Meaning and establish reliable, valid knowledge about

Meaning of Positivism: i. Positivism refers to “the doctrine formulated by Comte which asserts that the only true knowledge is scientific knowledge, that is, knowledge which describes and explains the co-existence and succession of observable phenomena, including both physical and social phenomena.” ii. Positivism denotes “any sociological approach which operates on the general assumption that the methods of physical sciences (example, measurement, search for general laws, etc.) can be carried over into the social sciences.” Nature of Comtean Positivism: Comte used the term “positivism” in two distinctive ways: (i) positivism as a “doctrine” and (ii) positivism as a “method”.

Positivism as a Doctrine Positivism as a Way of Thinking: As developed by Auguste Comte, positivism is a way of thinking based on the assumption that it is possible to observe social life and establish reliable, valid knowledge about how it works. Such knowledge can be used to affect the course of change and improve the human condition. Positivism of Comte which represents a philosophical position states that knowledge can be derived only from sensory experience. Metaphysical speculation, subjective or intuitive insight, and purely logical analysis, are rejected as outside the realm of true knowledge. The methods of the physical sciences are regarded as the only accurate means of obtaining knowledge, and therefore, the social sciences should be limited to the use of these methods and modelled after the physical sciences. Positivism as a Method: Positivism Implies the Use of Scientific Method: By the concept of “positivism “, Comte meant the application of scientific methods to understand society and its changes.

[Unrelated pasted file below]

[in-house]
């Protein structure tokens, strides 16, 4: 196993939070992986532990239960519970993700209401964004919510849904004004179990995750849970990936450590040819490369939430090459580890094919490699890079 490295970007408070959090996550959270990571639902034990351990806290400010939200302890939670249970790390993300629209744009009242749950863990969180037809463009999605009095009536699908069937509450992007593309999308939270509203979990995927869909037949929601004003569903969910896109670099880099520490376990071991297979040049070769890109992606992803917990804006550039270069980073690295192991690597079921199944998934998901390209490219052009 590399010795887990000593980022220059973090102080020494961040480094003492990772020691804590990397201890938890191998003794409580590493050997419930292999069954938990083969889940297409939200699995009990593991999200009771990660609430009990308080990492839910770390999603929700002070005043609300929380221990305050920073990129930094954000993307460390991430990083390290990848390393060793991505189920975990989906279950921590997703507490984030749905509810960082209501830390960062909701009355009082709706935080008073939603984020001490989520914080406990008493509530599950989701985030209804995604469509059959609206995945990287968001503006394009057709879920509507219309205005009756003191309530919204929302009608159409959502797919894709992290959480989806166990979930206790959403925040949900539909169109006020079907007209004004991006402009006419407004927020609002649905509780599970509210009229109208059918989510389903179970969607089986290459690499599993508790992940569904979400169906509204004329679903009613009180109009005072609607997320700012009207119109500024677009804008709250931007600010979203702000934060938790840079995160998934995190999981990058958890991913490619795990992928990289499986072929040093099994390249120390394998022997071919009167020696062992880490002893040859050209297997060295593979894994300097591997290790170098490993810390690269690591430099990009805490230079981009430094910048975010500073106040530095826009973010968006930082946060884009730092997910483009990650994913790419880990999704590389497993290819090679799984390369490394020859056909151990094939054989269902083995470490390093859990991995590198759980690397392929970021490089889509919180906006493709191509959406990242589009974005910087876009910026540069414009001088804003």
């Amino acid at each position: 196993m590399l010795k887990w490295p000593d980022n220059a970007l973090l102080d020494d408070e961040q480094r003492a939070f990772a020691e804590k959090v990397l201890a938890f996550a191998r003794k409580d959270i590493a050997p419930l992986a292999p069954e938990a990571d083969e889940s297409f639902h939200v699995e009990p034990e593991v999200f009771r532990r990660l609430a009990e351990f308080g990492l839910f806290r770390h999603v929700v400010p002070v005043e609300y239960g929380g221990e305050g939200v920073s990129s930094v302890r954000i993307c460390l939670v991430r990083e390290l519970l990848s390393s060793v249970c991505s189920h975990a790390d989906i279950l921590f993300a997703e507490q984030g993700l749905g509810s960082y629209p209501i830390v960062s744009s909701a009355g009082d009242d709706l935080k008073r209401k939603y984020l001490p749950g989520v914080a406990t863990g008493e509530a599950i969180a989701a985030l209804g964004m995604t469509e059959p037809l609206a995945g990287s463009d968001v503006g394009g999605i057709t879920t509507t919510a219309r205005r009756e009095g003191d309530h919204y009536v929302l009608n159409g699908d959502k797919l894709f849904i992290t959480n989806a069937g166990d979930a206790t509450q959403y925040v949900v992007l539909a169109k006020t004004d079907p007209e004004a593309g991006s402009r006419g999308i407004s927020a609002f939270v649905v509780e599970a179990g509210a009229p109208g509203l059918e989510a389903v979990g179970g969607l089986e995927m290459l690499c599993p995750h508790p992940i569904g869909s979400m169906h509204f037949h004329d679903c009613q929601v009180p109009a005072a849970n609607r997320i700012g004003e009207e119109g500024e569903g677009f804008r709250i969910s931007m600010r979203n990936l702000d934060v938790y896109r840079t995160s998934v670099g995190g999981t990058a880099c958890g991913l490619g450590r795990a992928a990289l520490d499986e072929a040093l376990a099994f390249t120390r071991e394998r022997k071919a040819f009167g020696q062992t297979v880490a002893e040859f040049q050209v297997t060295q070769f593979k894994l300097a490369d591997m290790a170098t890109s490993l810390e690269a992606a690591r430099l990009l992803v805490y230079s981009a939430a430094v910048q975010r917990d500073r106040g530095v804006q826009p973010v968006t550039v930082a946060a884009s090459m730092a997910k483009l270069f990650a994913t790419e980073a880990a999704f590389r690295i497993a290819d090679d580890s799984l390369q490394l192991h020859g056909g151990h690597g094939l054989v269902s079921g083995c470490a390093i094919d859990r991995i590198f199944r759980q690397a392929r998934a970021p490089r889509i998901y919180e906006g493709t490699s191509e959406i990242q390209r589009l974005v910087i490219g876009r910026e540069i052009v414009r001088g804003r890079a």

Applying this concept to the modern societies, Comte emphasised that sociology must depend on careful observation, usually based on statistical measures of social statics and social dynamics. He also recognised that sociology would have to be less experimental than the physical sciences because of the ethical and practical difficulties intervening in people’s lives. Comte believed that social life is governed by underlying laws and principles that can be discovered through the use of methods most often associated with the physical sciences. In choosing the term “positivism”, Comte conveyed his intention to repudiate all reliance on earlier religious or speculative metaphysical bases of knowledge’ (see Law of Three Stages).

However, Comte regarded scientific knowledge as ‘relative knowledge’, not absolute. Absolute knowledge was, and always would be unavailable. Positivism would essentially mean a method of approach. The methods of science can give us knowledge of the laws of co-existence and succession of phenomena, but can never penetrate to the inner “essence” or “nature” of things. As applied to the human social world, the positive method yields a law of successive states through which each branch of knowledge must first pass, that is, the theological, then metaphysical, and finally positive [or scientific] state.

Since the character of society flows from the intellectual forms which predominate in it, this gives Comte a law of the development of human society itself. Positivism Deifies Observation and Classification of Data: According to Comte, positivism is purely an intellectual way of looking at the world. He believed that the mind should concentrate on the observation and classification of phenomena. He believed that both theological and metaphysical speculations as he used the terms were as likely to be fiction as truth, and that there is no way of determining which the cause is. Thus, it would be more profitable if a person would direct his thoughts to the lines of thinking which are most truly prolific, namely to observation and classification of data. Comte even took the position that it is futile to try to determine causes. We can observe uniformities, or laws, but it is mere speculation to assign causes to these uniformities.

Positivism deified observation and classification of data. Its weaknesses should not hinder the student, however, from seeing the importance of its emphasis upon the scientific procedure of observing and classifying data in an age when dogmatism and speculation were rife. Comte’s work was much admired by John Stuart Mill, amongst others, and positivism became something of a popular movement in the latter part of the nineteenth century. But Comte’s views shifted later in his life, under the influence of Clotilde de Vaux. He came to see that science alone did not have the binding force for social cohesion, as he had earlier supposed.

He argued that the intellect must become the servant of the heart, and advocated a new ‘Religion of Humanity’.


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